Two months after his seventh birthday our worst fears were confirmed. Our son Jared was, like Travis Pascoe, diagnosed with Type I diabetes.
Today Jared is a sophomore at University High School and one of just a handful of area high school athletes who have been identified with the disease. That’s why I was intrigued by Pascoe’s story.
“You know,” Jared told my wife, Tambra, not long ago, “I’ve lived longer with diabetes than I have without it.”
A sobering thought, considering he has pricked his finger to test blood sugars some 15,000 times and given himself as many insulin shots over a nine-year period.
Like the Pascoes, we resolved to impose no limits on our son.
He has tested and given himself shots practically from the beginning. He has played as many as four sports a year without incident and is doing three at U-Hi.
Tambra has said the fact that a first-grade classmate underwent treatment for leukemia at about the same time, and who currently plays basketball with Jared, has helped keep things in perspective.
Still, parents are rightly troubled after hearing horror stories about kidney failure, blindness and loss of circulation if the disease is left unchecked.
And it is frightening when a youngster suffers a major insulin reaction after blood sugars get too low following treatment.
Jared had two of those before he was nine. The first occurred one morning before school. He took some juice, went into shock and unconsciousness. Despite an injection of concentrated glucose, it took the better part of the day for his body to return to normal.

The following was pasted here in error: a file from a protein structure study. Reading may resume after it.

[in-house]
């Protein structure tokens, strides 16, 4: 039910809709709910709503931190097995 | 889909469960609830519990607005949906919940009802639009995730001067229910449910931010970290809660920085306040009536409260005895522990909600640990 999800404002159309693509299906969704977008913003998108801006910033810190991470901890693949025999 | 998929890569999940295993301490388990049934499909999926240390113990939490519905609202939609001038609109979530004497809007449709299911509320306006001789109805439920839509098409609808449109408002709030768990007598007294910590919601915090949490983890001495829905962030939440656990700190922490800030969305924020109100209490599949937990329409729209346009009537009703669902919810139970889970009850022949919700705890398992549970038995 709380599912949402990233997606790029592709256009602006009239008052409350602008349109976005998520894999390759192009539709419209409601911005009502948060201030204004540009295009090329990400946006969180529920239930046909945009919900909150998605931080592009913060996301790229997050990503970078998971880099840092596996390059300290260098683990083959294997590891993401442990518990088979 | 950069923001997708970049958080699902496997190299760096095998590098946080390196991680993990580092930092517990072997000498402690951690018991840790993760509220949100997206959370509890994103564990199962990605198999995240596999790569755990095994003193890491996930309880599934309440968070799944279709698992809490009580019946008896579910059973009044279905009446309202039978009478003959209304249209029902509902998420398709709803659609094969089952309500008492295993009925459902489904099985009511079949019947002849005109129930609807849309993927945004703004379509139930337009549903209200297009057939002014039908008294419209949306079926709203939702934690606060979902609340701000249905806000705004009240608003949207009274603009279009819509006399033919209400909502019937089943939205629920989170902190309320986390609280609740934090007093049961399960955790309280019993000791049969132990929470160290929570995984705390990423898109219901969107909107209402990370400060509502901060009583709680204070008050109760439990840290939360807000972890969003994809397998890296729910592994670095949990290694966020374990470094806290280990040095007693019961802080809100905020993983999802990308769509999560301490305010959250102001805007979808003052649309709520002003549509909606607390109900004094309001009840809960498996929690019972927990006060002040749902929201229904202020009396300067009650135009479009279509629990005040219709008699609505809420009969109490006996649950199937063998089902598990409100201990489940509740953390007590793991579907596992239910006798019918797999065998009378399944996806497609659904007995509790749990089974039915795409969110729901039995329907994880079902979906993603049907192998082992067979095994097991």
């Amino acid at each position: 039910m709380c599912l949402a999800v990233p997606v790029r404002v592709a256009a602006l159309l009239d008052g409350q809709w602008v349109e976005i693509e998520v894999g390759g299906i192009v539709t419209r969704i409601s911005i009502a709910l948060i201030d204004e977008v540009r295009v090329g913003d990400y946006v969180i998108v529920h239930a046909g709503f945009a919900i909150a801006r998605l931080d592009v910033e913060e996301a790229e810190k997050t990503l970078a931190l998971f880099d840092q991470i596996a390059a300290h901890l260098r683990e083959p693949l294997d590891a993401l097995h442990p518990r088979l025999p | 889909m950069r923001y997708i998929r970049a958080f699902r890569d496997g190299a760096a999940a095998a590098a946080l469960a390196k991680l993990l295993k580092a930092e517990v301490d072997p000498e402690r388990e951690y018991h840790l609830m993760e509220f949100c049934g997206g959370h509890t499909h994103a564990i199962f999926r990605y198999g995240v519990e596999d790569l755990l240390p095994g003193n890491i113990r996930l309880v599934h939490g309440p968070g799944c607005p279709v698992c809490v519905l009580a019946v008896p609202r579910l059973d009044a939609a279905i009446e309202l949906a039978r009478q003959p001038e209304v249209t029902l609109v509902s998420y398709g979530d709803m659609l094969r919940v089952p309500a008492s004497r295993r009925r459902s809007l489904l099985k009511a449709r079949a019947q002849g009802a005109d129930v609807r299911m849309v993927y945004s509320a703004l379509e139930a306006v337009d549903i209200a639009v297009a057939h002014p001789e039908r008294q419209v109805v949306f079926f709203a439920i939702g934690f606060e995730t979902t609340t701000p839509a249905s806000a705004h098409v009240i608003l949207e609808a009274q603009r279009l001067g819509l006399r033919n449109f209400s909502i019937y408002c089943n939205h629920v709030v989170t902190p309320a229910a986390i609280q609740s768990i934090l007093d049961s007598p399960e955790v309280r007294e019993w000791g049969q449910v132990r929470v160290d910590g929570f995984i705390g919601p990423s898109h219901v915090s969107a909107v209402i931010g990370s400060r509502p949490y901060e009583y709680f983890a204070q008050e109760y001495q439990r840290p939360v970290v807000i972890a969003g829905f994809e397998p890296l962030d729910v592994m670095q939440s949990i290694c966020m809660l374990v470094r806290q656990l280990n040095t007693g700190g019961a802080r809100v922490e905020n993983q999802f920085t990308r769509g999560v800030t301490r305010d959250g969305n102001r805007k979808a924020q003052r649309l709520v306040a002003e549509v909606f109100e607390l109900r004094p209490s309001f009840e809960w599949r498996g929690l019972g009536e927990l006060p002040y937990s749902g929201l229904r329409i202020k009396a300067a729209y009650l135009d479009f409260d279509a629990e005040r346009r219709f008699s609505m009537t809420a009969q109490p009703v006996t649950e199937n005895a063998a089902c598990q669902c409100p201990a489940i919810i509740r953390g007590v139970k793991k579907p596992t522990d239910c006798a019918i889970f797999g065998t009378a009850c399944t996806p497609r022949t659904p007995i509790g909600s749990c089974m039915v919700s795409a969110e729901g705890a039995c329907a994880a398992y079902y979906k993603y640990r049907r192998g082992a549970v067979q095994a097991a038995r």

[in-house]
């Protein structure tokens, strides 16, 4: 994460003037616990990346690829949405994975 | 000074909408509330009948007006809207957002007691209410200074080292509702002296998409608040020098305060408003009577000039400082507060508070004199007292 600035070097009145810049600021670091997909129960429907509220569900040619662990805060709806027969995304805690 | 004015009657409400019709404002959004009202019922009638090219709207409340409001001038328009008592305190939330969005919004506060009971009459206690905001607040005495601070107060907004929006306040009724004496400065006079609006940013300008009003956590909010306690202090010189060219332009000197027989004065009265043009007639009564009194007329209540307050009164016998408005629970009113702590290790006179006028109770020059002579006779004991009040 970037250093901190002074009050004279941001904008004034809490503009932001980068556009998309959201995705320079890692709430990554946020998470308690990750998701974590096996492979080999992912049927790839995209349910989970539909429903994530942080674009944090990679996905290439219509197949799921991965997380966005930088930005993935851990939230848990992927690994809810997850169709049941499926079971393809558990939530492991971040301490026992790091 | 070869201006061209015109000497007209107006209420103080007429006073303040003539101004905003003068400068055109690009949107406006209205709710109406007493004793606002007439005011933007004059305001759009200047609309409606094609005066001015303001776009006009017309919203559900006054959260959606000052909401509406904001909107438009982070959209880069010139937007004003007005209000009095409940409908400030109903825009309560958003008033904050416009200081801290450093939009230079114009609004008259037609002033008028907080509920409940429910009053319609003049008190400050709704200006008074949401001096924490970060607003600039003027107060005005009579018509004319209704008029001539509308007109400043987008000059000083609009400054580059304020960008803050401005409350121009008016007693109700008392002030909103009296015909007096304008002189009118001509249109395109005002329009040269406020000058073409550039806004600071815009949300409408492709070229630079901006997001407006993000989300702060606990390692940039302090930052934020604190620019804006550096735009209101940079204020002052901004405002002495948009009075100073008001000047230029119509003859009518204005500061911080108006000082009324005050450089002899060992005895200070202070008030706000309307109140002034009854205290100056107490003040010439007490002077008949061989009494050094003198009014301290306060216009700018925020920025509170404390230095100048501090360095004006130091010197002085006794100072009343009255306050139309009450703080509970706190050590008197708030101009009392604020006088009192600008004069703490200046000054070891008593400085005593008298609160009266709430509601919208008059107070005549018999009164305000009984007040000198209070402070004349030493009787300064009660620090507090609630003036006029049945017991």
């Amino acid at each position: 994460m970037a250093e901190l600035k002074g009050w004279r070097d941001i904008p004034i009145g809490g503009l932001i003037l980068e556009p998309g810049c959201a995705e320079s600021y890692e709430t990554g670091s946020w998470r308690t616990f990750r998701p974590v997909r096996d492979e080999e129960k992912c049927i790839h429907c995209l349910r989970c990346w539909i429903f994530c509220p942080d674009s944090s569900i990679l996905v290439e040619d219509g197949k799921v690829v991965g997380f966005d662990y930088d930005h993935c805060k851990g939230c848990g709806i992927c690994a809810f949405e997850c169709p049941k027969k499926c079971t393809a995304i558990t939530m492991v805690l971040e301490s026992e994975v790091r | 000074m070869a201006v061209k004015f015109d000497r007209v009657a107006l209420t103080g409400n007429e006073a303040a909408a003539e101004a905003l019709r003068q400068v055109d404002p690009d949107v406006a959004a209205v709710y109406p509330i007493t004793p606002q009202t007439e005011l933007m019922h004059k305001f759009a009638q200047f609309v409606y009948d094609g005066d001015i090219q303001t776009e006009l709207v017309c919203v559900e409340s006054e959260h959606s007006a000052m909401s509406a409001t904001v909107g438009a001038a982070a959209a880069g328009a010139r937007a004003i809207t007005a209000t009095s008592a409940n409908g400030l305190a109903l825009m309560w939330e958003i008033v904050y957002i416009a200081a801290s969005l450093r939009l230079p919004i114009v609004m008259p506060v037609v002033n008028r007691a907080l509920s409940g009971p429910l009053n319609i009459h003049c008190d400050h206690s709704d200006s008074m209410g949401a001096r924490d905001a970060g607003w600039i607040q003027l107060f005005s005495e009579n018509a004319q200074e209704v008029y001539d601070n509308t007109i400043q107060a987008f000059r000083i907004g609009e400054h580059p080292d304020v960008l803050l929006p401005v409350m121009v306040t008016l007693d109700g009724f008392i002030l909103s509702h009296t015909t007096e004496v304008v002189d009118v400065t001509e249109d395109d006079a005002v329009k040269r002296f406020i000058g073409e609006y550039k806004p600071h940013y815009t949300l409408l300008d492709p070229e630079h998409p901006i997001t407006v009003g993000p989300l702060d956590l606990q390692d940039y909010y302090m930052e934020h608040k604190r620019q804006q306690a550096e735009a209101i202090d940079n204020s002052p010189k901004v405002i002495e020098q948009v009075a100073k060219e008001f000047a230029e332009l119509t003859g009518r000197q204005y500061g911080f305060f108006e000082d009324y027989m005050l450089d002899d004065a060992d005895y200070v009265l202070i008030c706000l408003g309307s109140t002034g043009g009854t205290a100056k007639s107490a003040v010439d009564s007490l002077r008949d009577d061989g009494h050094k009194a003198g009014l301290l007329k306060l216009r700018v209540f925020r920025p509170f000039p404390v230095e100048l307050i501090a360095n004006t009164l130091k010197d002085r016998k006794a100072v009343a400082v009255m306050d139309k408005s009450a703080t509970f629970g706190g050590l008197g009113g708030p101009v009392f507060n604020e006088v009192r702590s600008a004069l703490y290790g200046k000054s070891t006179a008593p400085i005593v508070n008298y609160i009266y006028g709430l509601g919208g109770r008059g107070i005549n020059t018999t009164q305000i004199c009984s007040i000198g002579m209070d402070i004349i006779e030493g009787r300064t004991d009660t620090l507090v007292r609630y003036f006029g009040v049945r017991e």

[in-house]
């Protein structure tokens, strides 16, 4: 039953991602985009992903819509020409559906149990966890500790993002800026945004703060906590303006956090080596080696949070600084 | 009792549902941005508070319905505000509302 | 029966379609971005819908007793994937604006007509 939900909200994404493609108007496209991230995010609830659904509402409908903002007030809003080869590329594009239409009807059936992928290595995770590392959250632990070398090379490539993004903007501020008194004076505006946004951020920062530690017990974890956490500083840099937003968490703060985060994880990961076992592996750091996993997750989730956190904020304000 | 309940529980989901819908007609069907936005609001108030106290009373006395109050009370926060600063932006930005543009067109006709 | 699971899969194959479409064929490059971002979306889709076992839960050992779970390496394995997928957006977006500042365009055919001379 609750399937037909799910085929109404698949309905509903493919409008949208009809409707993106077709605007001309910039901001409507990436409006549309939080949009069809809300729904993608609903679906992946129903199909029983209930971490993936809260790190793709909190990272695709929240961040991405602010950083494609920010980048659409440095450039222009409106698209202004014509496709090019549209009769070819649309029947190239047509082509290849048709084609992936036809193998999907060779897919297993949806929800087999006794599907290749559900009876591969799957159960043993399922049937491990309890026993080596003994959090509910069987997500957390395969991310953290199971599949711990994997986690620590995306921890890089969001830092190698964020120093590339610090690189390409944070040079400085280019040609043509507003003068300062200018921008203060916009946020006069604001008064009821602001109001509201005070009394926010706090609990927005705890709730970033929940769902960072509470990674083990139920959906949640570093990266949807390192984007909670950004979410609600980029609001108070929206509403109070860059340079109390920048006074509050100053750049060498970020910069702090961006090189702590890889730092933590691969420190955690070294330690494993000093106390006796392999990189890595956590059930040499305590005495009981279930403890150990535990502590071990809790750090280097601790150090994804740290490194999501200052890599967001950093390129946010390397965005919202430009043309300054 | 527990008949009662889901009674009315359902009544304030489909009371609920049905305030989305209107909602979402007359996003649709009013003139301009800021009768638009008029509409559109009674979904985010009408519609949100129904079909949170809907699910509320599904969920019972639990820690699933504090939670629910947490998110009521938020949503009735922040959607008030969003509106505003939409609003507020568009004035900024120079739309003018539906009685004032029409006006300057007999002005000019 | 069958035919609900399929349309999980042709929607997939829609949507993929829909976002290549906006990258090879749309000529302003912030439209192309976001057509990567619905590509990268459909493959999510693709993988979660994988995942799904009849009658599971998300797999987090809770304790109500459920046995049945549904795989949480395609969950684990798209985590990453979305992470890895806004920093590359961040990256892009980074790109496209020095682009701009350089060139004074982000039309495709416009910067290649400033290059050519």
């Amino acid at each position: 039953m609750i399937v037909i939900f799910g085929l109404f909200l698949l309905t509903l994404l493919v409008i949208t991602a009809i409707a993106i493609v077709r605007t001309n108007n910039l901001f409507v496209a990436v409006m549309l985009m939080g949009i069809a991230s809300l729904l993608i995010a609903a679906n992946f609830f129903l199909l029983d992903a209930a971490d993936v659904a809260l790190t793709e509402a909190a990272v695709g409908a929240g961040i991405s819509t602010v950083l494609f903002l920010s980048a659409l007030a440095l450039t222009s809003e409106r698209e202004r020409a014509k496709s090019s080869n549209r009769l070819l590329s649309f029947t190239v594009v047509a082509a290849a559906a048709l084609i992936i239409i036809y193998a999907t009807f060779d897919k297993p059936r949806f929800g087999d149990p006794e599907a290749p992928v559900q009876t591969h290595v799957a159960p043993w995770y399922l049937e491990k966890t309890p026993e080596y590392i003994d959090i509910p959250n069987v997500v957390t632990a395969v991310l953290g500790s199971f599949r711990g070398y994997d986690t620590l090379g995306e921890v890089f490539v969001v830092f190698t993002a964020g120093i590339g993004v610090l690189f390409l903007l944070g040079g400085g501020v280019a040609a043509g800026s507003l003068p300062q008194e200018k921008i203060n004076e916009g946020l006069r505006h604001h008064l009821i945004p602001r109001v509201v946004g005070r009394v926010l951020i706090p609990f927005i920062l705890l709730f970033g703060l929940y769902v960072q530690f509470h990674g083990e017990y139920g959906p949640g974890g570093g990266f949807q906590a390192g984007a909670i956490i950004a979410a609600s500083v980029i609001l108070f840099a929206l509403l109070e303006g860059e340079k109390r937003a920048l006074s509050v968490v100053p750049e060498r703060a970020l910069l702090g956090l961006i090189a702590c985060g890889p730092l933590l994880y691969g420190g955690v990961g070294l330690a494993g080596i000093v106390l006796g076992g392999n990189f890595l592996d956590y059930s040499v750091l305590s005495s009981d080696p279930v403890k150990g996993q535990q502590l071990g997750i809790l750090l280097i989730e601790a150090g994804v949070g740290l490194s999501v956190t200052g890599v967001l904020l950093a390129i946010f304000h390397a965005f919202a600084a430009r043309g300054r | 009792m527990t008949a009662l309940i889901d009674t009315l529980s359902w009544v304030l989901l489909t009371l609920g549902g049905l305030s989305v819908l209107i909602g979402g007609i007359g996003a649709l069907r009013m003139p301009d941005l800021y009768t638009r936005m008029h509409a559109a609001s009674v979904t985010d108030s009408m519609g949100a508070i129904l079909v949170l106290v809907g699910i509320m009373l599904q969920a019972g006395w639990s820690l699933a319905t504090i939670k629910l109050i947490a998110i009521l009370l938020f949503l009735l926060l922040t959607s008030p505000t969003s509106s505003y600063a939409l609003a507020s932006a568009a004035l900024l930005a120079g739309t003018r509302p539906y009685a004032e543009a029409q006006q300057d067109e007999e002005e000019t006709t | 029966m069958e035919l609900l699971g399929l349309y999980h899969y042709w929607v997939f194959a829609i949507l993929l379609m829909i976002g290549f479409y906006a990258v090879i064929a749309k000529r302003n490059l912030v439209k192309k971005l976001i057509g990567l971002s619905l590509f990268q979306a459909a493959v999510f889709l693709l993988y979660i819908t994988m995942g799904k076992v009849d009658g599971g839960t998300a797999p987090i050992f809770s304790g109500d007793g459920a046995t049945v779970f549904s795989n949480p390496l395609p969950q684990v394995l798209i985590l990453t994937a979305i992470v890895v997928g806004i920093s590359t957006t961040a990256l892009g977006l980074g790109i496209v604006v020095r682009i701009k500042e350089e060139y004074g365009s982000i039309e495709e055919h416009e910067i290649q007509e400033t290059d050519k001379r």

The second happened suddenly at a local restaurant while awaiting breakfast. He jerked suddenly, banged his head on the booth and went out. As I sped home in the car, Jared convulsing and his eyes rolled back and twitching, I thought he was dead.
It took paramedics and a trip to the hospital emergency room for him to recover.
Diabetes runs in my family. A brother, my mother and a cousin all contracted the disease, though none as young as our son.
Things have changed in the 35 years since my brother became diabetic. Primitive testing to see merely if there was sugar in the urine has given way to sophisticated digital monitors, activated by a drop of blood on a test strip, to determine precise levels of blood glucose.
Jared uses a pen-like needle device that holds a cylinder of insulin with which to dispense precise amounts. He gives himself four shots a day designed to minimize reactions.
Still, as a diabetic athlete, Jared must constantly guard against high or low blood sugars that affect performance.
That is something people whose blood sugars normally adjust to food intake or physical exertion can’t understand.